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RE: Use case classification, and associated security models

From: Vijay Bharadwaj <Vijay.Bharadwaj@microsoft.com>
Date: Wed, 13 Jun 2012 14:57:59 +0000
To: Vijay Bharadwaj <Vijay.Bharadwaj@microsoft.com>, Wan-Teh Chang <wtc@google.com>
CC: "public-webcrypto@w3.org" <public-webcrypto@w3.org>
Message-ID: <382AD43736BB12439240773F68E907738D41DD@DF-M14-21.exchange.corp.microsoft.com>
One more clarification - I'm also implicitly making the assumption that keys used in scenarios #1 and #2 are not eligible for naming (at least as exposed outside the app), and cannot be queried for by a server. Names are only for long-term persisted keys with trusted provenance as in scenario #3. Specifically, keys that are provisioned out-of-band or created as part of something like a certificate enrollment operation signed by an out-of-band provisioned key.

-----Original Message-----
From: Vijay Bharadwaj [mailto:Vijay.Bharadwaj@microsoft.com] 
Sent: Wednesday, June 13, 2012 7:23 AM
To: Wan-Teh Chang
Cc: public-webcrypto@w3.org
Subject: RE: Use case classification, and associated security models

The only API-level difference between #1 and #2 in my mind was that #1 talked about a GenerateKey operation (and sort of implied an ExportKey operation) whereas #2 talked about ImportKey. So from an API perspective, the difference is that #1 requires a strong source of randomness and an ability to generate keys (including things like prime number generation and so on) whereas #2 doesn't.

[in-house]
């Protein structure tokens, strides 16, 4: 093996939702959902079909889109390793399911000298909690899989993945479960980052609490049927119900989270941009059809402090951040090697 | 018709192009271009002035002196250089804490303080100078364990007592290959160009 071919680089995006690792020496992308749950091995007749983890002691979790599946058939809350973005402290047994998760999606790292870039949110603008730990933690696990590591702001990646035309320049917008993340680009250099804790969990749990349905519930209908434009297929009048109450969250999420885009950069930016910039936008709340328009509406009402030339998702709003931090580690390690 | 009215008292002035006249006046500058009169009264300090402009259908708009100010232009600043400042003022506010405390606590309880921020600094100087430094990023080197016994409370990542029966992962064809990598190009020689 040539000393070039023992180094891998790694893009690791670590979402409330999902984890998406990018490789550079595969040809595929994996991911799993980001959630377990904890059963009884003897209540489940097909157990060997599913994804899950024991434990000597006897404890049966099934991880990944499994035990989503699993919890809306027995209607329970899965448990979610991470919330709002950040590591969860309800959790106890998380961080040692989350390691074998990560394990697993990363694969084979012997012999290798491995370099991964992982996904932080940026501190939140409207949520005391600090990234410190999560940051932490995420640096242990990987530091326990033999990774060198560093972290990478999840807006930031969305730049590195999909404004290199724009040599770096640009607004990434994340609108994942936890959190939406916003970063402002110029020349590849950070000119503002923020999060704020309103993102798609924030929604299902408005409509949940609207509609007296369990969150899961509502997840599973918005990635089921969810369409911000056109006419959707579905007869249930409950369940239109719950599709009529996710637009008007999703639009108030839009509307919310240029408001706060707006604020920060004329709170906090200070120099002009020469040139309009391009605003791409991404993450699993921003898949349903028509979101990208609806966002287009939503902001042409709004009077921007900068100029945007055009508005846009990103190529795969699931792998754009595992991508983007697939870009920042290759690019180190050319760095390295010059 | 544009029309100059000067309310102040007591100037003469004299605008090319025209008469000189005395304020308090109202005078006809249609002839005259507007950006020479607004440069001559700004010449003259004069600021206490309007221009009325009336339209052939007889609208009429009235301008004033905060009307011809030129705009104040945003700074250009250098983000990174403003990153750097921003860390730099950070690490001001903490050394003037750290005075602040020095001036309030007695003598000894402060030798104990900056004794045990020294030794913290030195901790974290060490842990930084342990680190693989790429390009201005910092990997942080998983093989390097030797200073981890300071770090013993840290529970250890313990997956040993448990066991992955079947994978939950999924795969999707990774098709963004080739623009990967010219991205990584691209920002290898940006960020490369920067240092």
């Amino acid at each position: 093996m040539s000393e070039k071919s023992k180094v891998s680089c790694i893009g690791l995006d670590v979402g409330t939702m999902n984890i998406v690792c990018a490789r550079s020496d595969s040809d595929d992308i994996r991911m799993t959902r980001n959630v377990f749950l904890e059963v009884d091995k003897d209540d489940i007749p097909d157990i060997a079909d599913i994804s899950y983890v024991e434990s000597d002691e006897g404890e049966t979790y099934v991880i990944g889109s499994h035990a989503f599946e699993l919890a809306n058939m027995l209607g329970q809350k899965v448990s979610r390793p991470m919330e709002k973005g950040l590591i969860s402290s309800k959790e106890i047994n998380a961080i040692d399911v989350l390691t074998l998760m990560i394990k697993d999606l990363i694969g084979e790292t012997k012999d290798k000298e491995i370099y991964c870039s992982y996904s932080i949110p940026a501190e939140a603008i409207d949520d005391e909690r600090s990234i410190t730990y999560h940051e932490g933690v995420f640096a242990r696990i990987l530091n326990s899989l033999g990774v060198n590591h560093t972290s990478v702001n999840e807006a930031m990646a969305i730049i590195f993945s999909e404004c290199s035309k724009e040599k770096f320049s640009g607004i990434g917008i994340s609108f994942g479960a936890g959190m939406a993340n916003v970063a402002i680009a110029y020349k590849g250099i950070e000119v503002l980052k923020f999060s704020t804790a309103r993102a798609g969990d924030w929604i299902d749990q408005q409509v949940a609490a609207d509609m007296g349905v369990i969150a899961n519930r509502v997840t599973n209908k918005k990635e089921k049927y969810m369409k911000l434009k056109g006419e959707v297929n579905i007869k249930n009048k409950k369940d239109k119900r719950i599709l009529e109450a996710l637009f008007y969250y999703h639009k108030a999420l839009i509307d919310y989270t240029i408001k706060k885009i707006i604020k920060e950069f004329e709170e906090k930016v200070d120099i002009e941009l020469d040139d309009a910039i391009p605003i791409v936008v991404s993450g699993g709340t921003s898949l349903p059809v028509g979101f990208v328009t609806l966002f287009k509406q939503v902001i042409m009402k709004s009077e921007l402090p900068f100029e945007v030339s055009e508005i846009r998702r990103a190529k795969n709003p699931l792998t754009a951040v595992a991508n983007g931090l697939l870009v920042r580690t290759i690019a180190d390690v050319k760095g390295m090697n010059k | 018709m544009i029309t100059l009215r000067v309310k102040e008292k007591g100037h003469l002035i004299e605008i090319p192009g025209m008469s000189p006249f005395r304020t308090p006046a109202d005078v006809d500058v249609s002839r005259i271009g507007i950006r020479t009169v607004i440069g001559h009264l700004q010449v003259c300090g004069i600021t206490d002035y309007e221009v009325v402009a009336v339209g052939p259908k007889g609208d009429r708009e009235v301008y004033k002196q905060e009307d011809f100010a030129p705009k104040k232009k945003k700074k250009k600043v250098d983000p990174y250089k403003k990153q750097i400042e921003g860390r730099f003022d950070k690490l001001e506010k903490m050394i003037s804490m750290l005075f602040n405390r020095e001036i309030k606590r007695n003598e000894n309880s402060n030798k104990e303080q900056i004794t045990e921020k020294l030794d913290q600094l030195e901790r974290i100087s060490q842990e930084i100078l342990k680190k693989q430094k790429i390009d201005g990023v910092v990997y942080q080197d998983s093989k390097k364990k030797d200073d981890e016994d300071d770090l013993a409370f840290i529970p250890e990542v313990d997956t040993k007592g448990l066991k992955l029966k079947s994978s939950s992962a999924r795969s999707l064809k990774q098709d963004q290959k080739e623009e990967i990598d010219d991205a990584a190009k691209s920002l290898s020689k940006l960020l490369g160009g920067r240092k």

>From the perspective of key provenance, in #1 the key is generated within the app so the browser knows who generated the key and can tag it with appropriate metadata. In #2 the browser doesn't necessarily know where the key came from - it is embedded in some protocol that is run by the app - so the browser cannot validate provenance. However, I don't think this needs to be reflected in the API separately - the fact that an app does an ImportKey operation should indicate that the app is responsible for ensuring the provenance of the key.

-----Original Message-----
From: Wan-Teh Chang [mailto:wtc@google.com] 
Sent: Tuesday, June 12, 2012 4:54 PM
To: Vijay Bharadwaj
Cc: public-webcrypto@w3.org
Subject: Re: Use case classification, and associated security models

Hi Vijay,

Thank you for writing this up.

I agree that the design of the Web Cryoto API can be divided into two parts:
- key management
- the actual crypto operations that take a key object

As for the three scenarios of key management you described, the difference between scenario 1 (Ephemeral or local-only keys) and scenario 2 (Ephemeral keys obtained through key agreement) does not seem important for the API design. How do you think the API should reflect the different security models between scenario 1 and scenario 2?

To me, the important distinction is between scenarios 1 & 2 and scenario 3. In scenarios 1 & 2, the browser knows which website generates or imports/derives the key.  That knowledge is recorded persistently and can be used to determine which website is authorized to open or use a key in the future if the key is persistent.

Received on Wednesday, 13 June 2012 14:59:06 UTC

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